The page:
self.slider.decimals = 0
    self.slider.enabled = False
    scrollingFormLayout.addRow("Volume", self.slider)

    # refresh button
    self.refreshButton = qt.QPushButton("Refresh")

    # make connections
    self.slider.connect('valueChanged(double)', self.onSliderValueChanged)
    self.refreshButton.connect('clicked()', self.onRefresh)

    # make an instance of the logic for use by the slots
    self.logic = VolumeScrollerLogic()
    # call refresh the slider to set it's initial state

    # Add vertical spacer

  def onSliderValueChanged(self,value):

  def onRefresh(self):
    volumeCount = self.logic.volumeCount()
    self.slider.enabled = volumeCount > 0
    self.slider.maximum = volumeCount-1

  def cleanup(self):

You'll see the new interface. You can try to click on the Refresh button, but you'll see an AttributeError in the python console. This is because we have not yet implemented the logic methods. Let's do that now.

Refining the Logic

For the logic, replace lines 222-239 with the following text:

  def volumeCount(self):
    return len(slicer.util.getNodes('vtkMRML*VolumeNode*'))

  def selectVolume(self,index):
    nodes = slicer.util.getNodes('vtkMRML*VolumeNode*')
    names = nodes.keys()
    selectionNode = slicer.app.applicationLogic().GetSelectionNode()
    selectionNode.SetReferenceActiveVolumeID( nodes[names[index]].GetID() )

Now we can test this manually by adding a bunch of volumes to the scene. Then click the Refresh button and drag the slider.

Advanced notes:

  • Instead of using the Refresh button, we could attach the onRefresh callable to update automatically when the MRML scene invokes a vtkMRMLScene::EndBatchProcessEvent, vtkMRMLScene::NodeAddedEvent or vtkMRMLScene::NodeRemovedEvent event.
  • The slicer.util.getNode(s) methods rely on the MRML scene allocating node IDs with the class name as the prefix. This is established behavior that you can rely on so that pattern matching constructs can be used as in the example to select nodes of various types.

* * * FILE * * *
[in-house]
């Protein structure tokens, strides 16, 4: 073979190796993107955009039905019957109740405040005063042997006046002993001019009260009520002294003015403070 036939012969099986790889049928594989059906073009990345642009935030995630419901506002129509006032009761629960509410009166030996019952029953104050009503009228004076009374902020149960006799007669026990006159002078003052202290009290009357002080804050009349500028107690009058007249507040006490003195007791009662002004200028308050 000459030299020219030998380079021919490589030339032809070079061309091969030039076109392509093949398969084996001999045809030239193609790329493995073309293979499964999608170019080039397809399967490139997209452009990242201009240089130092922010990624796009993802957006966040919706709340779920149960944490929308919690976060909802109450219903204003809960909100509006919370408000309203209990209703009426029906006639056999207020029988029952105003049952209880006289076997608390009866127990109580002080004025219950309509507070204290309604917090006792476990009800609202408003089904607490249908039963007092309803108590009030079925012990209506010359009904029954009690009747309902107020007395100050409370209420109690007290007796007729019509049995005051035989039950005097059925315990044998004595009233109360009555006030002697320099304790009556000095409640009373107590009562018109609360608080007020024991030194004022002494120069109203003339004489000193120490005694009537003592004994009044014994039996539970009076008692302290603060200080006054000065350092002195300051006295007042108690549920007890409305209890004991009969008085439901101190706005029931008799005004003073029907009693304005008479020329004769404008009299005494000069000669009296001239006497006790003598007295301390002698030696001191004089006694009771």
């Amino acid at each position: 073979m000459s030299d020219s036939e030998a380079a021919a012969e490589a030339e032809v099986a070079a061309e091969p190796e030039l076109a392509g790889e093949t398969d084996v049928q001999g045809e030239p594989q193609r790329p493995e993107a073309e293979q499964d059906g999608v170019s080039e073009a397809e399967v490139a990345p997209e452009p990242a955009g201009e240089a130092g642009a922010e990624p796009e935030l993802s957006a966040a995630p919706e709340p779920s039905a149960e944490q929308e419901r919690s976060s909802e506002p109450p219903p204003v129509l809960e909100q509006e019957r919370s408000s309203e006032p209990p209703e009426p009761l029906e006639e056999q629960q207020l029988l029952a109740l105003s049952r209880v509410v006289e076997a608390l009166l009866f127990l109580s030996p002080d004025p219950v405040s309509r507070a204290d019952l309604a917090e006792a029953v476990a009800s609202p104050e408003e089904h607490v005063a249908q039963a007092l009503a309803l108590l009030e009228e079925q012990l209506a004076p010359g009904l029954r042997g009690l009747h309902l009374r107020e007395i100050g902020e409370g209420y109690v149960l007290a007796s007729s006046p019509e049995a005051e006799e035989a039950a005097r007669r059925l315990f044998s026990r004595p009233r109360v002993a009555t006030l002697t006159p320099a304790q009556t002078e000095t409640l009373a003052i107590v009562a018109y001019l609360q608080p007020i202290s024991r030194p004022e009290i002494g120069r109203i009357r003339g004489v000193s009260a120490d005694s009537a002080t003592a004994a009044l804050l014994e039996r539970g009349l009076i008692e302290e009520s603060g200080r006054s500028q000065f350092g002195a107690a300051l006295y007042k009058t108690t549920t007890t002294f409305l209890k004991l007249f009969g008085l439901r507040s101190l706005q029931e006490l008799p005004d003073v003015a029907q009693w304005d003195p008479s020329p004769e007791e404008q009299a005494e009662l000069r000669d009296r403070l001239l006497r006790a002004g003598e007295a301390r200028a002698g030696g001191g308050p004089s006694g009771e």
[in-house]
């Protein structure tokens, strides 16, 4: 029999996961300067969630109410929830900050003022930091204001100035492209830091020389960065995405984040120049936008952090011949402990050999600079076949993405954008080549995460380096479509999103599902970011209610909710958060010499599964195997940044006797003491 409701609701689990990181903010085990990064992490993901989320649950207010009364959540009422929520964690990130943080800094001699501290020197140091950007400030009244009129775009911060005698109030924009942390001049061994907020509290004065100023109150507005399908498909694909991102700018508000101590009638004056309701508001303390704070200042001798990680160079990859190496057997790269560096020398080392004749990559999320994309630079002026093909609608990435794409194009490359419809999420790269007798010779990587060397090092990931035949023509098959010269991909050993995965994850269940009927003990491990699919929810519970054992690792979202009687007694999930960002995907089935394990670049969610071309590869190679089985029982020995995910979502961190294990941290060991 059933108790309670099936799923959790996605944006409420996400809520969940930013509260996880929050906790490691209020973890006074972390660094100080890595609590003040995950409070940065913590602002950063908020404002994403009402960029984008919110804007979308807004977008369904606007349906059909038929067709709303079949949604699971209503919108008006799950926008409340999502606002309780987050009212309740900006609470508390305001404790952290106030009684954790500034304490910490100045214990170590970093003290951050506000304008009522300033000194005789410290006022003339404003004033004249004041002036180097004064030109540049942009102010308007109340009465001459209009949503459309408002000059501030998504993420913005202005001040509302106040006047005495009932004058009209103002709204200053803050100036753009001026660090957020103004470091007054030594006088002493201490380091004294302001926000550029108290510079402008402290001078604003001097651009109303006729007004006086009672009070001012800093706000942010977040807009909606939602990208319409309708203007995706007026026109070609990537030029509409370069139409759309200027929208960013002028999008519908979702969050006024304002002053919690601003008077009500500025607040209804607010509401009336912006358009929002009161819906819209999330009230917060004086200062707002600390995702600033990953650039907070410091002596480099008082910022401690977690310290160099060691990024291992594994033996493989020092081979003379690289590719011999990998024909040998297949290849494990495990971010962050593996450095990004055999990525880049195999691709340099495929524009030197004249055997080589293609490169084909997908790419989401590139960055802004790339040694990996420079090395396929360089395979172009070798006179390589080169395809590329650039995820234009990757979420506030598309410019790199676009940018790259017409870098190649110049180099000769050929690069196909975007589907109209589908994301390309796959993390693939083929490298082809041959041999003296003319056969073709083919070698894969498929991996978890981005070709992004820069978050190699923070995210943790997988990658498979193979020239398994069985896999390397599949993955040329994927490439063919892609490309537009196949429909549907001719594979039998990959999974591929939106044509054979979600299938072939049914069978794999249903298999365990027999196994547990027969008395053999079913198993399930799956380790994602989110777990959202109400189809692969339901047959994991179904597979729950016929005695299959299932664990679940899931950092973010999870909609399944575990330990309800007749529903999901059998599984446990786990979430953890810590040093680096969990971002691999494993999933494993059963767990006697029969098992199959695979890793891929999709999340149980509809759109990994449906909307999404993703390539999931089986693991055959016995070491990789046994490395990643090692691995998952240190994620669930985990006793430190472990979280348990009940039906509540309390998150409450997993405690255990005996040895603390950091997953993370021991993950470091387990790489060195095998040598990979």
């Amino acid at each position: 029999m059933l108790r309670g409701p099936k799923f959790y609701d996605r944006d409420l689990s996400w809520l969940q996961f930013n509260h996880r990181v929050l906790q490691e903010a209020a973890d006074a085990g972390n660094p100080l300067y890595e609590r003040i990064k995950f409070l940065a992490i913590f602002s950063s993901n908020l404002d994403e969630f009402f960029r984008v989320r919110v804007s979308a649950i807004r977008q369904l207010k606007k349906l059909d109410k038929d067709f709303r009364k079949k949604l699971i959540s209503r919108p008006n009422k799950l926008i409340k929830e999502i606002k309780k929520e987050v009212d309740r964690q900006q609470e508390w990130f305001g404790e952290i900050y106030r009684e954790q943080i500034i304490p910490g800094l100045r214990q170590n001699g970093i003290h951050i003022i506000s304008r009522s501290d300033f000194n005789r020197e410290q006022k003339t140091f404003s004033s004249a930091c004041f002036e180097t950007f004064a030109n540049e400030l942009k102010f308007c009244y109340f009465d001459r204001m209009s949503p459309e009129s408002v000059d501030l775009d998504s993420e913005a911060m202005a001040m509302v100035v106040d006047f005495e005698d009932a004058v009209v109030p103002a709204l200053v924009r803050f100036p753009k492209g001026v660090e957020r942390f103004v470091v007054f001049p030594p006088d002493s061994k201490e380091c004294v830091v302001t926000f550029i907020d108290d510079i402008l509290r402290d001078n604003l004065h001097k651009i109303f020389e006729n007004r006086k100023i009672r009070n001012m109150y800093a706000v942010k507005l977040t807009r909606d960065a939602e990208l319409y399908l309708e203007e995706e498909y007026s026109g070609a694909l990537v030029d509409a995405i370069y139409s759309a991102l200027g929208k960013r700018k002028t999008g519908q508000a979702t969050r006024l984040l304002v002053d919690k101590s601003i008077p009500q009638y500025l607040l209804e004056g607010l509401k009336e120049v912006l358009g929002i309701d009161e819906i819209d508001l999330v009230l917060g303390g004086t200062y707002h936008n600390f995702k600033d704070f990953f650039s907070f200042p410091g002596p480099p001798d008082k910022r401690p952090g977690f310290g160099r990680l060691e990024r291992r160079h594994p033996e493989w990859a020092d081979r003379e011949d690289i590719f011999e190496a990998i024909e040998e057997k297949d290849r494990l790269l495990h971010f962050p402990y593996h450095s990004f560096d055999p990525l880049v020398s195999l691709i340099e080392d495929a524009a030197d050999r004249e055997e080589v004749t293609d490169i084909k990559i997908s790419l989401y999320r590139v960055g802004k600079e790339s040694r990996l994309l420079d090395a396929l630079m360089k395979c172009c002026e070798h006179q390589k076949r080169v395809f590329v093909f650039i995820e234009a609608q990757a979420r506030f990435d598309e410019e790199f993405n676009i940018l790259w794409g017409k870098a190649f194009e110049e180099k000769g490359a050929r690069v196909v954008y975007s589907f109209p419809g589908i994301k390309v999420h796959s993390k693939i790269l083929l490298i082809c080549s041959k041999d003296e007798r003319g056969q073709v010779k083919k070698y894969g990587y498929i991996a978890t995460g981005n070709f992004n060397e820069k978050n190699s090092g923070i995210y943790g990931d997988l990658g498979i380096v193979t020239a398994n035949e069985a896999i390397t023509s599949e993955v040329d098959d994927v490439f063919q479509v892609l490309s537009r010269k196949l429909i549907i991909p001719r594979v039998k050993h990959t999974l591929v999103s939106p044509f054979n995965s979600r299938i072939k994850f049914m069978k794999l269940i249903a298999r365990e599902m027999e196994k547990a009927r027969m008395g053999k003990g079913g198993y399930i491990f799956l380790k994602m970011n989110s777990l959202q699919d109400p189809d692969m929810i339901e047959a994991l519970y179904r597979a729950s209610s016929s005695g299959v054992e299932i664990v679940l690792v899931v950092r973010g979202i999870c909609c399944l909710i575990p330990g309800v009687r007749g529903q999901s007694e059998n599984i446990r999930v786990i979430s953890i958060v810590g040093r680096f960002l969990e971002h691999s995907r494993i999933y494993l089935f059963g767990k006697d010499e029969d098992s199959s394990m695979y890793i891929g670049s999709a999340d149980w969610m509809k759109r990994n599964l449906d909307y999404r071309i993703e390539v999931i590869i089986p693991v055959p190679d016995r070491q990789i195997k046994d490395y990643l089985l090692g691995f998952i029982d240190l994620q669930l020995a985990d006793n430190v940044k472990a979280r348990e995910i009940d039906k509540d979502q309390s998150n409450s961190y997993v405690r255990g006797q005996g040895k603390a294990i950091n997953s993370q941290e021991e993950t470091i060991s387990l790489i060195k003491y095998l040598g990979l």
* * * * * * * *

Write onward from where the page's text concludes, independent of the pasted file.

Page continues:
What did we just do?

Develop self-tests

Scripted module self-tests are very powerful in a number of contexts:

  • During development you can use them to automatically load data and invoke your code. This helps you debug and incrementally develop your code in terms of a working test case.
  • The CMakeLists.txt of the scripted module template includes the needed directive so that your self test will be part of the ctest testing of your code. This means that when the code is submitted as a Slicer extension, these tests will be run automatically and will be reported on the dashboard. This means that you will be able to confirm correct behavior of your module on different platforms, and your tests will confirm your module is still working as the Slicer core is updated.
  • The test is registered with the Testing->Self Tests module so that it can be invoked by users. This means that if you get an error report from a user, you can direct them to run the self test to confirm that the basic operations are working and can narrow down to issues related to their data. Or if the self-test fails, then you can investigate why their OS, graphics hardware, or other specific issue is causing the test to fail for them but pass for you.

To implement a self test for this, let's replace lines 306-309 at the bottom of the file with:

    volumeNode = slicer.util.getNode(pattern="FA")
    logic = VolumeScrollerLogic()
    volumesLogic = slicer.modules.volumes.logic()

    blurLevelCount = 10
    for sigma in range(blurLevelCount):
      self.delayDisplay('Making blurred volume with sigma of %d\n' % sigma)
      outputVolume = volumesLogic.CloneVolume(slicer.mrmlScene, volumeNode, 'blur-%d' % sigma)
      parameters = {
          "inputVolume": slicer.util.getNode('FA'),
          "outputVolume": outputVolume,
          "sigma": sigma,

      blur = slicer.modules.gaussianblurimagefilter
      slicer.cli.run(blur, None, parameters, wait_for_completion=True)

    self.delayDisplay('Selecting original volume')
    slicer.modules.VolumeScrollerWidget.slider.value = 0
    self.delayDisplay('Selecting final volume')
    slicer.modules.VolumeScrollerWidget.slider.value = blurLevelCount

    selectionNode = slicer.app.applicationLogic().GetSelectionNode()
    selectedID = selectionNode.GetActiveVolumeID()
    lastVolumeID = outputVolume.GetID()
    if selectedID != lastVolumeID:
      raise Exception("Volume ID was not selected!\nExpected %s but got %s" % (lastVolumeID, selectedID))

    self.delayDisplay('Test passed!')

This test does a lot of in a small amount of code:

  • we run an CLI module over a range of parameter values to populate the scene with volumes
  • we test that the GUI is responding to update requests
  • we confirm that after running the test the correct volume has been selected